One of the many lessons Stephen shared that stood out to me was the knowledge they decided to give Olivia. Instead of just an AI that answer questions about make up, she has learned to engage in small interactive talks and answer general questions shoppers might have. The team also made sure that she is able to give varying answers to the same questions, which give her the personal flare that distinguish her from other AIs.

To learn more about the other projects Stephen’s studio have worked on, head over:

The whole circle of Generative Coding

Matt Deslauriers, Matt DesLauriers

Matt on stage at FITC. Screen shows his work.

Without a doubt, Matt opened a new world that is full of possibilities with his talk on generative arts and creative coding. I am very proud of my Mondrian generator app, Mondrian in Style (live), my very first jQuery project of mine. I learned that day during Matt’s talk this frenzy I have with creating arts with code has a name.

Luckily, with the advancements of technology, we can now use codes to generate instructions for computers to generate art. This makes arts 1000 times more accessible and we can even bring them back to the physical space by outputting them into the psychical space by outputting them onto something like paper or fabric. In this way, digital art has finished its full circle.

Matt has an awesome open source framework, Canvas-sketch. Head over:

If you make it light enough, they will use it.

Chris Zacharias, imgix, @zacman5

Chris speaking at FITC. Screen shows performance number comparison between an original and hyper light website.

Thank to the lovely lunch n’ learn by Henri Helvetica that I attended before the conference, #webperf is not a foreign topic. For me, Chris’s talk added to that and completely changed my perception of creating hyperlight websites. Instead of thinking about performance AFTER the project is mostly done, the very first step of building a hyperlight project (if that’s the goal of the exercise), is to reconceptualization the different elements to the bare minimum. In other words, what are the absolute necessities the site needs to up and running.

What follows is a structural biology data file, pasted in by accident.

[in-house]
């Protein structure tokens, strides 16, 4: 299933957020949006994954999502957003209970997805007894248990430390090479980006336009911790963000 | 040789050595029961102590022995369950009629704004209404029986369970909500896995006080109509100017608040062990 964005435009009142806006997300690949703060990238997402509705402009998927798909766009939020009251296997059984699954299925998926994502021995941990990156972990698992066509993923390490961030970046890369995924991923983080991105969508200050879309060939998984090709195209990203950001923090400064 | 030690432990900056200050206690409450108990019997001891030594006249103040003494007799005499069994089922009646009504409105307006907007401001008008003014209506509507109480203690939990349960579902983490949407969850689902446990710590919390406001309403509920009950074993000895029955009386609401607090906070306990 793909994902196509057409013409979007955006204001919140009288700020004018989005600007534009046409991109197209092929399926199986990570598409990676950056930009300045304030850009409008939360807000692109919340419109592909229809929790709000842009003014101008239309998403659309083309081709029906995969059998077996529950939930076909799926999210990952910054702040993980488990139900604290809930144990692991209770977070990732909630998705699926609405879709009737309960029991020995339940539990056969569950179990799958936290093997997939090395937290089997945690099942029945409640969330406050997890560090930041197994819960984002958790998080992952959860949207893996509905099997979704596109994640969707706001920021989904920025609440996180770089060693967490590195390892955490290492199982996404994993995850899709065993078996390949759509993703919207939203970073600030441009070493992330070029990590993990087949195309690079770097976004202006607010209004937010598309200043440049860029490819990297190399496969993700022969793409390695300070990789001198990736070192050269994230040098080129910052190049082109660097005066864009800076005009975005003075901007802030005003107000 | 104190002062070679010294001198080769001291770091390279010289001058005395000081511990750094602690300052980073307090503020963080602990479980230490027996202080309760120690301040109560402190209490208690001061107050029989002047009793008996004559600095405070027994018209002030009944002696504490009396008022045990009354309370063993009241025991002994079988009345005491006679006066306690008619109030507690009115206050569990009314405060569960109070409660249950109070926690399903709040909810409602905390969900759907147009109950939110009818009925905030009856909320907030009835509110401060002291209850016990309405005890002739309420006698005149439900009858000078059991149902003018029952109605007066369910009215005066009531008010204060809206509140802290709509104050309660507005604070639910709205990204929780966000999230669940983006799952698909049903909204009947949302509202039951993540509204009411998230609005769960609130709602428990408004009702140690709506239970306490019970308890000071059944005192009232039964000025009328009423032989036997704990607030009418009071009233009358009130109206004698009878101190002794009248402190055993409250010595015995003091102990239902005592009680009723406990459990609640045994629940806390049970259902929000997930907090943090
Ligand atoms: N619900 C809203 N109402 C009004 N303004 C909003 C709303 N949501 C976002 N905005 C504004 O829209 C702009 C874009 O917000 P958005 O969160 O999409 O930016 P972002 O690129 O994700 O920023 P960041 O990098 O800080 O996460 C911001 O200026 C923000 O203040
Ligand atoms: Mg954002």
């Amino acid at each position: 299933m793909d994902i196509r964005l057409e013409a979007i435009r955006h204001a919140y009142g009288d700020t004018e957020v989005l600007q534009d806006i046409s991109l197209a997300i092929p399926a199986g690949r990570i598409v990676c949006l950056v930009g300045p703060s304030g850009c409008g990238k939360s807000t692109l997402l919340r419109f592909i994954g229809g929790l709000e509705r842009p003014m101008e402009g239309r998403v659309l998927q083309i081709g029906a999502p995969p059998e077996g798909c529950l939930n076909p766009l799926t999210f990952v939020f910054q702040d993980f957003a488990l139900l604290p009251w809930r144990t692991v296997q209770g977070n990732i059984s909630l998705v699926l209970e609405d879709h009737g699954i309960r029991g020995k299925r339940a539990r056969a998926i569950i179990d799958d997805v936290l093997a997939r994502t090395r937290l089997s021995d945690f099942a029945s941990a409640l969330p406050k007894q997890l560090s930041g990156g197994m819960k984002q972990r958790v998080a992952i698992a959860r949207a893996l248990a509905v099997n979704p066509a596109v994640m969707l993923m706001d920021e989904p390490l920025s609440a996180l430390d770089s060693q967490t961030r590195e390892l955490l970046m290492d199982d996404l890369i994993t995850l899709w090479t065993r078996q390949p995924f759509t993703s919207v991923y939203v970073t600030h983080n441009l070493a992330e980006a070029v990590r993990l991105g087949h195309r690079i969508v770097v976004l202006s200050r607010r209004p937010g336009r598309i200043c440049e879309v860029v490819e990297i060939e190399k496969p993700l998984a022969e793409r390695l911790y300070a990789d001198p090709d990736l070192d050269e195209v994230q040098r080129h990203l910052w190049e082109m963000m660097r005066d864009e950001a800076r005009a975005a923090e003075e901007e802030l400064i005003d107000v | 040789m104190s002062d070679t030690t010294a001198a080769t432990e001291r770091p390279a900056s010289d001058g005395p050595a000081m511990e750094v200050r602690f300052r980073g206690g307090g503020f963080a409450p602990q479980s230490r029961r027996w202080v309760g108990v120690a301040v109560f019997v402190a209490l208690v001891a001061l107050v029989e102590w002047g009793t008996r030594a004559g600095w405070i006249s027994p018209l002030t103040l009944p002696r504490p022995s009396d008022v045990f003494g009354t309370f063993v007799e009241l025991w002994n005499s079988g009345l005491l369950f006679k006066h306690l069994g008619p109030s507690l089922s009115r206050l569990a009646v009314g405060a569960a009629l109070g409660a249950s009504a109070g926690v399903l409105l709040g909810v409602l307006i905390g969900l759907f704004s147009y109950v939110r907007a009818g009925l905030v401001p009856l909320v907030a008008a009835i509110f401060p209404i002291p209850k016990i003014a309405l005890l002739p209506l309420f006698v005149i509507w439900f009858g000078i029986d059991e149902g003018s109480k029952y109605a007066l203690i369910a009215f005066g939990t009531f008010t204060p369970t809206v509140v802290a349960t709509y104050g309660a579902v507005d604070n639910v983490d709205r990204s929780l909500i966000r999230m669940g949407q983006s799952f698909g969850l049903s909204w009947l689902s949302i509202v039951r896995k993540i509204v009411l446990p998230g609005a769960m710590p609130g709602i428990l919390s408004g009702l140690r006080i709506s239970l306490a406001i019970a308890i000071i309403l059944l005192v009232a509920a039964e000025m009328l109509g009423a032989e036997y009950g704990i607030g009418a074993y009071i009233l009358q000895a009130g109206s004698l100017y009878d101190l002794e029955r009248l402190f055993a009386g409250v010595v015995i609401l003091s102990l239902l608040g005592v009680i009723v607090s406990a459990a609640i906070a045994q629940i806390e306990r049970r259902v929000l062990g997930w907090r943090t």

It does help to mention that 85% of the performance issues come from image assets. Imgix creates an awesome solution to manage image source set with a simple CDN input.

If you are curious about this, head over:

My wave is yet to come.

David speaking on stage at FITC. Message on screen “Have Fun”

The title of this session and this post is inspired by a message shared by the closing keynote David Carson. Even though some AV issues stopped him from playing all his beautiful videos he had planned, he successfully blew me away with all the amazingly beautiful work he did, and of course the way he enjoys the small things and manages the big wave (he surfs!) in his life. However, there were many other AH-HA moments I had during the conference:

Escapism Vs. Innovation

Jared Ficklin, Argodesign, @jaredrawk

Final message of Jared presentation: The future can be post scarcity, logistics by adhocracy, ecology by ecopoets, abundance by automation, frictionless revolution, curated capitalism & spiritualism by philotics. We can avoid peak technology.